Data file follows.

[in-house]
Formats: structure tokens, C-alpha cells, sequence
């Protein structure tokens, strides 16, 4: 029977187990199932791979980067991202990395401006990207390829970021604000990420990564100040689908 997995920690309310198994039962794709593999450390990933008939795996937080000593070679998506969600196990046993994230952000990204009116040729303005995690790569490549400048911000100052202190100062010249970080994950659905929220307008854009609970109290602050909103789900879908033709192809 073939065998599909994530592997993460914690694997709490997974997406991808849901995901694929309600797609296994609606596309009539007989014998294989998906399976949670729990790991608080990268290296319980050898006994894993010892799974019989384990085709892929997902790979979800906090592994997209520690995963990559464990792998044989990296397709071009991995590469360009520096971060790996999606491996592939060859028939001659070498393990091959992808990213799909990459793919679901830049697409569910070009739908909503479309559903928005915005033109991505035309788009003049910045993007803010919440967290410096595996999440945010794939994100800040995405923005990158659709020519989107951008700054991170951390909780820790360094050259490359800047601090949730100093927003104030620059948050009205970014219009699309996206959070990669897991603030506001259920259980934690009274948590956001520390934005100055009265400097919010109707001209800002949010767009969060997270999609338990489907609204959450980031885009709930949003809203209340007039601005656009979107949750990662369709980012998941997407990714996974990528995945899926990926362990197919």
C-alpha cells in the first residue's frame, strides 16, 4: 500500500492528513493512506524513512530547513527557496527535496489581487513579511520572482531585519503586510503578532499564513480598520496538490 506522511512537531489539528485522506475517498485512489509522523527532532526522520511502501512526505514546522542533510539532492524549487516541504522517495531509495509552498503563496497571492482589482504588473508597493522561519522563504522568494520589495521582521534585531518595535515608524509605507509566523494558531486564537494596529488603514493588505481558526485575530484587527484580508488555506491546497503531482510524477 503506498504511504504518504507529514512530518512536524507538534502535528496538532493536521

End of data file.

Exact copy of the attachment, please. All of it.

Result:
[in-house]
Formats: structure tokens, C-alpha cells, sequence
């Protein structure tokens, strides 16, 4: 029977187990199932791979980067991202990395401006990207390829970021604000990420990564100040689908 997995920690309310198994039962794709593999450390990933008939795996937080000593070679998506969600196990046993994230952000990204009116040729303005995690790569490549400048911000100052202190100062010249970080994950659905929220307008854009609970109290602050909103789900879908033709192809 073939065998599909994530592997993460914690694997709490997974997406991808849901995901694929309600797609296994609606596309009539007989014998294989998906399976949670729990790991608080990268290296319980050898006994894993010892799974019989384990085709892929997902790979979800906090592994997209520690995963990559464990792998044989990296397709071009991995590469360009520096971060790996999606491996592939060859028939001659070498393990091959992808990213799909990459793919679901830049697409569910070009739908909503479309559903928005915005033109991505035309788009003049910045993007803010919440967290410096595996999440945010794939994100800040995405923005990158659709020519989107951008700054991170951390909780820790360094050259490359800047601090949730100093927003104030620059948050009205970014219009699309996206959070990669897991603030506001259920259980934690009274948590956001520390934005100055009265400097919010109707001209800002949010767009969060997270999609338990489907609204959450980031885009709930949003809203209340007039601005656009979107949750990662369709980012998941997407990714996974990528995945899926990926362990197919």
C-alpha cells in the first residue's frame, strides 16, 4: 500500500492528513493512506524513512530547513527557496527535496489581487513579511520572482531585519503586510503578532499564513480598520496538490 506522511512537531489539528485522506475517498485512489509522523527532532526522520511502501512526505514546522542533510539532492524549487516541504522517495531509495509552498503563496497571492482589482504588473508597493522561519522563504522568494520589495521582521534585531518595535515608524509605507509566523494558531486564537494596529488603514493588505481558526485575530484587527484580508488555506491546497503531482510524477 503506498504511504504518504507529514512530518512536524507538534502535528496538532493536521